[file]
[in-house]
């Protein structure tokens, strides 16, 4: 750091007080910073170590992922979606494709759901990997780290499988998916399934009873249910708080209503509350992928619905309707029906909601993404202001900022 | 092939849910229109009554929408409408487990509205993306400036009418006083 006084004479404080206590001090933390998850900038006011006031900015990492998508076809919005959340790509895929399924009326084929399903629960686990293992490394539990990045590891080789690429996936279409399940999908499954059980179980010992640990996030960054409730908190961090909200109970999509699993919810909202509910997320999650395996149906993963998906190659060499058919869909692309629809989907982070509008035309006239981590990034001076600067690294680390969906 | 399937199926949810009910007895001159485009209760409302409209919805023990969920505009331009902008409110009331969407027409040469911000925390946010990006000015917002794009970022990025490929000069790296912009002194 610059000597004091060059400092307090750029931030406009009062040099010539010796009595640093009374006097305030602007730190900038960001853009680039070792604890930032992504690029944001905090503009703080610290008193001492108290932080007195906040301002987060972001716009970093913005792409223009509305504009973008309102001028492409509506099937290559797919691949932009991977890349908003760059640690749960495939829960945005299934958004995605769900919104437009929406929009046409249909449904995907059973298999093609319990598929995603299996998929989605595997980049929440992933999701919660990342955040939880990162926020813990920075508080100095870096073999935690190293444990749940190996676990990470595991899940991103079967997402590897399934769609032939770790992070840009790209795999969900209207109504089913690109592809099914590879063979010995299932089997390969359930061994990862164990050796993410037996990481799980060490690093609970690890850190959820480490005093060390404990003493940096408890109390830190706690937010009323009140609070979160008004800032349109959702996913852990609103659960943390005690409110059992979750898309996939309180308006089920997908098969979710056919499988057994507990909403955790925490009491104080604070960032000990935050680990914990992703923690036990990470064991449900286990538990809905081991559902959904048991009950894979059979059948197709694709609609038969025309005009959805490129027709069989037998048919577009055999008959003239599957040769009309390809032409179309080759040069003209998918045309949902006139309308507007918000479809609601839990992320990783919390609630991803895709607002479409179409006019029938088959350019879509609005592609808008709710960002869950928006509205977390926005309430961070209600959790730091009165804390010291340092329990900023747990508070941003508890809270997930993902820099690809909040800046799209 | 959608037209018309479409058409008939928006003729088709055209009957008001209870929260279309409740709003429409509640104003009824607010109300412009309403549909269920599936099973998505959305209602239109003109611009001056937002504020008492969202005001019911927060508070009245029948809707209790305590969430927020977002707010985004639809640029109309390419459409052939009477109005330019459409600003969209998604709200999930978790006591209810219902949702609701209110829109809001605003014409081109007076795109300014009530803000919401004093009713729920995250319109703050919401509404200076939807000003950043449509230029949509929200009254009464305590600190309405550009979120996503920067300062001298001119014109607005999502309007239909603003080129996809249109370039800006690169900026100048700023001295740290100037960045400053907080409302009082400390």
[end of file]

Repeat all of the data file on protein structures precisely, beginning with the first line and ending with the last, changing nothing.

[in-house]
């Protein structure tokens, strides 16, 4: 750091007080910073170590992922979606494709759901990997780290499988998916399934009873249910708080209503509350992928619905309707029906909601993404202001900022 | 092939849910229109009554929408409408487990509205993306400036009418006083 006084004479404080206590001090933390998850900038006011006031900015990492998508076809919005959340790509895929399924009326084929399903629960686990293992490394539990990045590891080789690429996936279409399940999908499954059980179980010992640990996030960054409730908190961090909200109970999509699993919810909202509910997320999650395996149906993963998906190659060499058919869909692309629809989907982070509008035309006239981590990034001076600067690294680390969906 | 399937199926949810009910007895001159485009209760409302409209919805023990969920505009331009902008409110009331969407027409040469911000925390946010990006000015917002794009970022990025490929000069790296912009002194 610059000597004091060059400092307090750029931030406009009062040099010539010796009595640093009374006097305030602007730190900038960001853009680039070792604890930032992504690029944001905090503009703080610290008193001492108290932080007195906040301002987060972001716009970093913005792409223009509305504009973008309102001028492409509506099937290559797919691949932009991977890349908003760059640690749960495939829960945005299934958004995605769900919104437009929406929009046409249909449904995907059973298999093609319990598929995603299996998929989605595997980049929440992933999701919660990342955040939880990162926020813990920075508080100095870096073999935690190293444990749940190996676990990470595991899940991103079967997402590897399934769609032939770790992070840009790209795999969900209207109504089913690109592809099914590879063979010995299932089997390969359930061994990862164990050796993410037996990481799980060490690093609970690890850190959820480490005093060390404990003493940096408890109390830190706690937010009323009140609070979160008004800032349109959702996913852990609103659960943390005690409110059992979750898309996939309180308006089920997908098969979710056919499988057994507990909403955790925490009491104080604070960032000990935050680990914990992703923690036990990470064991449900286990538990809905081991559902959904048991009950894979059979059948197709694709609609038969025309005009959805490129027709069989037998048919577009055999008959003239599957040769009309390809032409179309080759040069003209998918045309949902006139309308507007918000479809609601839990992320990783919390609630991803895709607002479409179409006019029938088959350019879509609005592609808008709710960002869950928006509205977390926005309430961070209600959790730091009165804390010291340092329990900023747990508070941003508890809270997930993902820099690809909040800046799209 | 959608037209018309479409058409008939928006003729088709055209009957008001209870929260279309409740709003429409509640104003009824607010109300412009309403549909269920599936099973998505959305209602239109003109611009001056937002504020008492969202005001019911927060508070009245029948809707209790305590969430927020977002707010985004639809640029109309390419459409052939009477109005330019459409600003969209998604709200999930978790006591209810219902949702609701209110829109809001605003014409081109007076795109300014009530803000919401004093009713729920995250319109703050919401509404200076939807000003950043449509230029949509929200009254009464305590600190309405550009979120996503920067300062001298001119014109607005999502309007239909603003080129996809249109370039800006690169900026100048700023001295740290100037960045400053907080409302009082400390």